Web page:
San Francisco Syncope Rule
Predicts the risk of a serious life threatening outcome in patients suffering from syncope.
In the text below the calculator there is more information on the original study and on syncope symptoms and underlying conditions.
The San Francisco Syncope Rule is made out of 5 criteria which evaluates the risk, for the patient presenting with syncope in ER, to be suffering from a serious life threatening condition.
The criteria upon which SFSR is based is known under the CHESS mnemonic.
The SFSR helps reduce unnecessary hospital admissions upon triage of syncope patients in emergency rooms.
The rule is considered positive when either of the five criteria is present. 10% of SFSR positive patients and only 1.4% of SFSR negative patients exhibit an adverse outcome within 7 days from evaluation.
In a study of 791 syncope patients, 52% of them were classified as high risk and the rule was found to show 98% sensitivity and 56% specificity in predicting adverse outcomes.
1. San Francisco Syncope Rule calculator
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The syncope rule
The San Francisco Syncope Rule predicts the risk of negative outcome in patients suffering syncope symptoms. The evaluation can take place in ER during a syncopal episode or outside of it.
The five criteria in the rule are known under the CHESS mnemonic:
■ Congestive heart failure history;
■ Hematocrit percentage below 30%;
■ ECG abnormal findings;
■ Shortness of breath;
■ Systolic blood pressure in triage less than 90 mmHg.
When either of the above is present, the patient is at risk of adverse outcome. When no criteria is present, the patient is not under risk.
Around 10% of SFSR positive patients (and around 1.4% of SFSR negative patients) return within 7 days from evaluation with signs of a more serious condition.
Some examples of possible life threatening conditions include:
■ Myocardial infarction;
■ Pulmonary embolism;
■ Subarachnoid haemorrhage;
■ Significant hemorrhage.
The SFSR helps clinicians make the triage process more efficient when dealing with syncope presentation and helps reduce unnecessary admissions in patients who are not under risk of adverse outcomes and are suitable for outpatient monitoring.
About the study
The prediction rule was created by Quinn et al. in 2006, following a study on 791 consecutive patients with syncope or near syncope presentation to an emergency department.
For each case, the San Francisco Syncope Rule was applied during the ER evaluation and the patient status was followed up 30 days after emergency visit.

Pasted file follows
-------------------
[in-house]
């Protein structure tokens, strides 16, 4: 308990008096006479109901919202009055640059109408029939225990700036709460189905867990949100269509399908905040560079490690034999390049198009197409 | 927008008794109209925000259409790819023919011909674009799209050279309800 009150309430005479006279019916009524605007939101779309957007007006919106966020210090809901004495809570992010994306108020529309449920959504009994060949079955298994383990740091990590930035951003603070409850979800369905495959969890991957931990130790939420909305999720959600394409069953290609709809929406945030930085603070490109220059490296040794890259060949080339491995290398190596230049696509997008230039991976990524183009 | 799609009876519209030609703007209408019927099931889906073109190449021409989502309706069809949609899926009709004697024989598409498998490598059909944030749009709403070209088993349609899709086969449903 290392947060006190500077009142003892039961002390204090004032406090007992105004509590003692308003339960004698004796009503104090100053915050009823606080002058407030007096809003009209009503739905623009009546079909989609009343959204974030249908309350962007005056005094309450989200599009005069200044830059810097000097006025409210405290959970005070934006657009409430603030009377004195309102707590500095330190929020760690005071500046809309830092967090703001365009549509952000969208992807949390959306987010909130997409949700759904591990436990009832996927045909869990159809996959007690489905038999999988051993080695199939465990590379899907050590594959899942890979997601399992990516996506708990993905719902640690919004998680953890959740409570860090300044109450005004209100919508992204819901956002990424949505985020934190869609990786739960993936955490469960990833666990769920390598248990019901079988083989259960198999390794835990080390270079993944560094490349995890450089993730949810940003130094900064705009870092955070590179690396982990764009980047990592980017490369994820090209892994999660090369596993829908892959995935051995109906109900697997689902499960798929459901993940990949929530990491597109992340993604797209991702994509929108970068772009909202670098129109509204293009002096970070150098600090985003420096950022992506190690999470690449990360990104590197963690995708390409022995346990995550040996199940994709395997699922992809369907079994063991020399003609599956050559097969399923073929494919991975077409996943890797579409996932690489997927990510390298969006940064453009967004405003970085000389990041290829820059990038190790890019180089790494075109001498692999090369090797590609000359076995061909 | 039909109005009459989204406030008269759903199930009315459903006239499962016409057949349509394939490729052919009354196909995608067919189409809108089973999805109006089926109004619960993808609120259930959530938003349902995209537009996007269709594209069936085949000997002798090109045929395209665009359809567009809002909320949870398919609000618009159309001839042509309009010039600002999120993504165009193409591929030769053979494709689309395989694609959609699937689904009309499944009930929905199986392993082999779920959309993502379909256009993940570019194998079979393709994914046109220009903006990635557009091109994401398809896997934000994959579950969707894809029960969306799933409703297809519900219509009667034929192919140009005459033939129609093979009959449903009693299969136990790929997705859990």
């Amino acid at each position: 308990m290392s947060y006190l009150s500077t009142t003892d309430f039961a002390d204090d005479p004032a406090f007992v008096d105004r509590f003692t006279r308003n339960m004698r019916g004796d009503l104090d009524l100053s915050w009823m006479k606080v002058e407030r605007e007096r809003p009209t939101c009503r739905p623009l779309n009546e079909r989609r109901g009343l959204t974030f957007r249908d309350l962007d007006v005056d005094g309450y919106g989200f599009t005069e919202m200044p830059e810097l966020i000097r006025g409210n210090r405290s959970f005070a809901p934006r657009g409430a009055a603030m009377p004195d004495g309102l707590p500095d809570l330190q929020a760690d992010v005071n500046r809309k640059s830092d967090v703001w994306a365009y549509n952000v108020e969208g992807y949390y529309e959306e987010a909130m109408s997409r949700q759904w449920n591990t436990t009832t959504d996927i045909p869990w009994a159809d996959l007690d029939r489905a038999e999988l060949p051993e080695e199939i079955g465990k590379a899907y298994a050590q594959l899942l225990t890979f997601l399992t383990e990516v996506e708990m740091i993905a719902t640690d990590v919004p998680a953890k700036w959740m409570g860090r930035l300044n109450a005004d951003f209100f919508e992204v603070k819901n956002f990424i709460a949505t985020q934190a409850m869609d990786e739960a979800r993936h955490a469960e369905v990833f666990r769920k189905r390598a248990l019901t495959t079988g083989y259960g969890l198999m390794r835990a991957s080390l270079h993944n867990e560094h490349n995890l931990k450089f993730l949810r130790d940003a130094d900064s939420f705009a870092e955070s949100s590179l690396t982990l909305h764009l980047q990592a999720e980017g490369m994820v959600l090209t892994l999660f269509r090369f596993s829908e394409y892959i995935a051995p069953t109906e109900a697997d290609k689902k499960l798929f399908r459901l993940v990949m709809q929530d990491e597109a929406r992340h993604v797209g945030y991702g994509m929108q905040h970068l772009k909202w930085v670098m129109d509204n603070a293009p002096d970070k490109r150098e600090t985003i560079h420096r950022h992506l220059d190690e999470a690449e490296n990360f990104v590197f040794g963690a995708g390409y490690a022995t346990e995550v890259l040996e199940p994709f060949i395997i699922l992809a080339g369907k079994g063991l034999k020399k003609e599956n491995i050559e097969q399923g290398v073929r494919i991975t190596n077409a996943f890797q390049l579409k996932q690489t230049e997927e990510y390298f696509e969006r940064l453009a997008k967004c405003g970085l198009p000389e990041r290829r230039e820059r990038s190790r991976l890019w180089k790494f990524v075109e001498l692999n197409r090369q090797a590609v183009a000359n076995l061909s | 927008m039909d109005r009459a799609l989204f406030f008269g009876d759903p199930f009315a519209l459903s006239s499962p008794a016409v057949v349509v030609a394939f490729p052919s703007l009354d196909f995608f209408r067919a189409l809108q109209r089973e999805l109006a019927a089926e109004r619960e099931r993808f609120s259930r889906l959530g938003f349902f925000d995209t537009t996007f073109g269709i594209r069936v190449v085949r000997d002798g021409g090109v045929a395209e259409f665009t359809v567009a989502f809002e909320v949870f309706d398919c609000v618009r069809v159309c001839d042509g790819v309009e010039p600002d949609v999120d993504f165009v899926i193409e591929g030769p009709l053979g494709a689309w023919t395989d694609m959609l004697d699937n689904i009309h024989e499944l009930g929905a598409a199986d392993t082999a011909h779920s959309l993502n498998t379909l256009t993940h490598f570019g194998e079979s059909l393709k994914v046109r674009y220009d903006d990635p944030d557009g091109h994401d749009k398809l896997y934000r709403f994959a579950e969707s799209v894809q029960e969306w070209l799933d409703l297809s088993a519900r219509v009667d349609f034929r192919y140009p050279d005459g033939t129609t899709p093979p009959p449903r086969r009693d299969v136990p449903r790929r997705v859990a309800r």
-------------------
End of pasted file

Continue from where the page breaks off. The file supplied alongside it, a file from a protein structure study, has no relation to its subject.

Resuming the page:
The study excluded patients with trauma, definite seizures and alcohol or drug induced loss of consciousness.
The rule has shown 98% sensitivity and 56% specificity in predicting adverse outcomes. 52% of patients were classified as high risk.
One validation study conducted by Birnbaum et al. found that the sensitivity and negative likelihood ratio of the San Francisco Syncope Rule were substantially lower than reported initially, therefore, suggesting that the rule only has limited generalizability.
James Quinn, MD is a Professor of Emergency Medicine at the Stanford University Medical Center and has researched extensively in the field of emergency medicine.
Almost 2% of ER presentations include syncope, in most cases, without any underlying condition, however, in some cases, syncope might indicate the presence of a life-threatening disease.
Syncope is defined as a sudden, transient loss of consciousness with the inability to maintain postural tone.
Around 50% of syncope presentation cases are admitted. It was found that in around 85% of cases of hospitalized patients, admission is taken as a precaution rather than as necessity.
Syncope symptoms include:
■ Clammy skin.
The first action to be undertaken is to position the patient with legs elevated for several minutes to allow the return of blood to the brain.
Secondly, diagnosis of the underlying disease takes place in order to prevent other syncopal episodes from happening.
Arrhythmia is one of the most common underlying pathology found in patients with syncope. This can manifest through documented sinus pauses, severe bradycardia, and ventricular tachycardia. Left untreated, arrhythmias pose a major mortality risk.
Quinn J, McDermott D, Stiell I, Kohn M, Wells G. Prospective validation of the San Francisco Syncope Rule to predict patients with serious outcomes. Ann Emerg Med. 2006; 47(5):448-54.
1. Birnbaum A, Esses D, Bijur P, Wollowitz A, Gallagher EJ. Failure to validate the San Francisco Syncope Rule in an independent emergency department population. Ann Emerg Med. 2008; 52(2):151-9.
2. Miller CD, Hoekstra JW. Prospective validation of the San Francisco Syncope Rule: will it change practice? Ann Emerg Med. 2006; 47(5):455-6.
3. Saccilotto RT, Nickel CH, Bucher HC, Steyerberg EW, Bingisser R, Koller MT. San Francisco Syncope Rule to predict short-term serious outcomes: a systematic review. CMAJ. 2011; 183(15):E1116-26.
Objective: Risk Predictor
No. Of Criteria: 5
Year Of Study: 2006
Published On: April 18, 2017 · 07:56 AM
Last Checked: April 18, 2017
Next Review: April 18, 2023